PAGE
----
It seems like BMW‘s design could be heading in a cleaner direction after polarising reactions to the company’s recent vehicle launches.

    In an interview with Top Gear, BMW design director Adrian van Hooydonk said the company isn’t “ignor[ing] the chatter”.

    “We hear it. We see it,” said Mr van Hooydonk, adding that “we also look at our sales figures and they look good”.

    BMW, not including Rolls-Royce and Mini, claimed worldwide sales of 2.1 million cars in 2022, though this is technically down 5.1 per cent year-on-year.

    “We feel that in our job, we need to keep adding new elements to the design, we cannot keep repeating what we have,” added Mr van Hooydonk.

    “Sometimes we have to depart and do new things. The reason for that is we also want to have success in 10 years.”

    Mr van Hooydonk says if a car’s design is well-liked when it’s first revealed, then it mightn’t hold up in the future.

    “Typically the way you do it is you then move the goal posts,” said Mr van Hooydonk.

    “Which means that when you first come out with the car, people are not sure – some like it, some don’t.

    “But then at the mid-life cycle everybody agrees. And then it holds up all the way to the end of the life cycle and probably beyond a used car.

    “We have a pretty clear idea of where we’re going to go, so it’s not like we’re experimenting or throwing things out there to see what sticks. It’s a very deliberate process.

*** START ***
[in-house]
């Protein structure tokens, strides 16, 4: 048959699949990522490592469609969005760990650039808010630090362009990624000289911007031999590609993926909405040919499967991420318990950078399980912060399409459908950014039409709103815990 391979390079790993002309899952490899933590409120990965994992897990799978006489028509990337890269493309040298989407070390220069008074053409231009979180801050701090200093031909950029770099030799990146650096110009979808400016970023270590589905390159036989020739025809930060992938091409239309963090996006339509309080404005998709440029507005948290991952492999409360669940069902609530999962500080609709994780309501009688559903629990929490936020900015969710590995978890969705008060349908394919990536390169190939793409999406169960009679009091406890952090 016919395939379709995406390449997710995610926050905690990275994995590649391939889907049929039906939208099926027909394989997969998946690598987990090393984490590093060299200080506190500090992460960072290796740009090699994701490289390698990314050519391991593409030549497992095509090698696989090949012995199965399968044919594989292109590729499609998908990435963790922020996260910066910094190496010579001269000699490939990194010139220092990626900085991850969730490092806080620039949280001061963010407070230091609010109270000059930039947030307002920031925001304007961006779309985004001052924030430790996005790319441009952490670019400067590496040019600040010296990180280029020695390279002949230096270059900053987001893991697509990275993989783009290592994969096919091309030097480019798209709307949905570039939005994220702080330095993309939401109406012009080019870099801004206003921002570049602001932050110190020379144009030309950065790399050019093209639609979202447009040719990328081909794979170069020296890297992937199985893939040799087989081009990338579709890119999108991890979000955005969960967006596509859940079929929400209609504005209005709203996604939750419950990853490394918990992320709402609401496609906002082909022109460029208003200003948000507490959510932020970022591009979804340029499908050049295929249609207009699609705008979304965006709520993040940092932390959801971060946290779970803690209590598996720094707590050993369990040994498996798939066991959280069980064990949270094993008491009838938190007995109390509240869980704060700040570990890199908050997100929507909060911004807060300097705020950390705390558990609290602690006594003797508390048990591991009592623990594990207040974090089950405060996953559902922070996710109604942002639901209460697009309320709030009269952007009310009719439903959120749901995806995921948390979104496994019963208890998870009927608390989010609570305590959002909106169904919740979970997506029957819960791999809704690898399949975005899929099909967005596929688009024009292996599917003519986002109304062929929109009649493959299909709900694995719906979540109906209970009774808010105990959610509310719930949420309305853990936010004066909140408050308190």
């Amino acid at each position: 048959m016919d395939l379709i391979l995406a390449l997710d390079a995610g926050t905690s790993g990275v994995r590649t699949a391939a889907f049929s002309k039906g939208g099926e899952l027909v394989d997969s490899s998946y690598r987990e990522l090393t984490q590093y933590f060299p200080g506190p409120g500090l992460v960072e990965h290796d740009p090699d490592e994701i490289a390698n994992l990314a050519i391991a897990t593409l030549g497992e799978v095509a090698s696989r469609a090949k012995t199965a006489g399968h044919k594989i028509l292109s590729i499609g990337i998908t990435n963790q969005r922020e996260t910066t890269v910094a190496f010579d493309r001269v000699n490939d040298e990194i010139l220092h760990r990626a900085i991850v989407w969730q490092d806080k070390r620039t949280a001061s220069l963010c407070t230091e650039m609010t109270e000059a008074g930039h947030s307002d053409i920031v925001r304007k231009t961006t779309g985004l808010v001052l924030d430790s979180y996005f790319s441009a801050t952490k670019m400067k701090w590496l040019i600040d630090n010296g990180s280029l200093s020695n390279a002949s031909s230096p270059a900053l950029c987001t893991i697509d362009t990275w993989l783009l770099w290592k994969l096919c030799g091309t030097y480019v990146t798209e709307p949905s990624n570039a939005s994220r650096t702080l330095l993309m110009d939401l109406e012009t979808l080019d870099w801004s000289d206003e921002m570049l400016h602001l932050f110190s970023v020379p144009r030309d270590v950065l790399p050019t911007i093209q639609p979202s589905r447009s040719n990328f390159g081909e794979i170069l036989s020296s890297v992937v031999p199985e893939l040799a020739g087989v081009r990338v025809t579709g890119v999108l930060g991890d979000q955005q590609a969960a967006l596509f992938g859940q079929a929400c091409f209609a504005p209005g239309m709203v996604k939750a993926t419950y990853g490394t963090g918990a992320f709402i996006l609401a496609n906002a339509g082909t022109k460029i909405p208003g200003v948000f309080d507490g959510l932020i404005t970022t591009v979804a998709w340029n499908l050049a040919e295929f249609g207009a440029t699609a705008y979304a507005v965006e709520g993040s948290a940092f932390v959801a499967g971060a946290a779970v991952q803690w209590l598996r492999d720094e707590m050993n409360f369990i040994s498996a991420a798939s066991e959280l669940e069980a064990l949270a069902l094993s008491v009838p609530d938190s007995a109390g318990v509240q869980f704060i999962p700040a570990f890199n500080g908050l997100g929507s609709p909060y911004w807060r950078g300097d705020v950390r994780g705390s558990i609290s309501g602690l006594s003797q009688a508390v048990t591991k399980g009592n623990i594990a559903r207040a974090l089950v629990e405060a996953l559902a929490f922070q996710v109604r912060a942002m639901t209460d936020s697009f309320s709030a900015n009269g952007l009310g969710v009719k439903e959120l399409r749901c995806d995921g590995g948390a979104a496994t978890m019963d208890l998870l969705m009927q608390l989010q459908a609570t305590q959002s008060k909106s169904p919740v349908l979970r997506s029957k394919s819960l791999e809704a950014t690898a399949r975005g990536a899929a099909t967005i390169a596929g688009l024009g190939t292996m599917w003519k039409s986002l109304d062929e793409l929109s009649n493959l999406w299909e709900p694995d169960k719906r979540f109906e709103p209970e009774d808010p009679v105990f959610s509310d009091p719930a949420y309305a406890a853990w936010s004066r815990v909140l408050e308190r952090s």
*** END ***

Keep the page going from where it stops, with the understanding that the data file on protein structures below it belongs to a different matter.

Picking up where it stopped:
Mr van Hooydonk joined BMW in 1992 and previously worked under former BMW Group design director Chris Bangle, before stepping into his current role in 2009.

    “I’m the custodian for a certain period of time and I want to do a good job,” said Mr van Hooydonk.

    “Of course we want to build on what is there, which is substantial, but I know that building means adding things, not taking from the bottom and putting it back on top. That doesn’t work.

    “If you look in our history, you’ve seen that we’ve done everything from vertical, very slim, to wide and very low,” added Mr van Hooydonk in regard to the company’s double kidney grille.

    “We feel that the BMW brand has always offered some variation of that, so we can do anything really.

    “But I think in the future is going to be important is our design will be cleaner.

    “We will design the grille according to the proportion of the overall vehicle, or according to the expression that we want to give it.”

    BMW has produced numerous controversial designs in its history, particularly this century, with various versions of its double kidney grille proving polarising.

    Notable examples include the illuminated grille on the likes of the X5, X6, X7, and XM, as well as the self-healing closed-off grille on the iX electric SUV.

    There’s also the chipmunk-esque double kidney grille on the 4 Series range that was then carried over for the i4 electric four-door coupe.

    Jack Quick

    Jack Quick is an automotive journalist based in Melbourne. Jack studied journalism and photography at Deakin University in Burwood, and previously represented the university in dance nationally. In his spare time, he loves to pump Charli XCX and play a bit of Grand Theft Auto. He’s also the proud owner of a blue, manual 2020 Suzuki Jimny.

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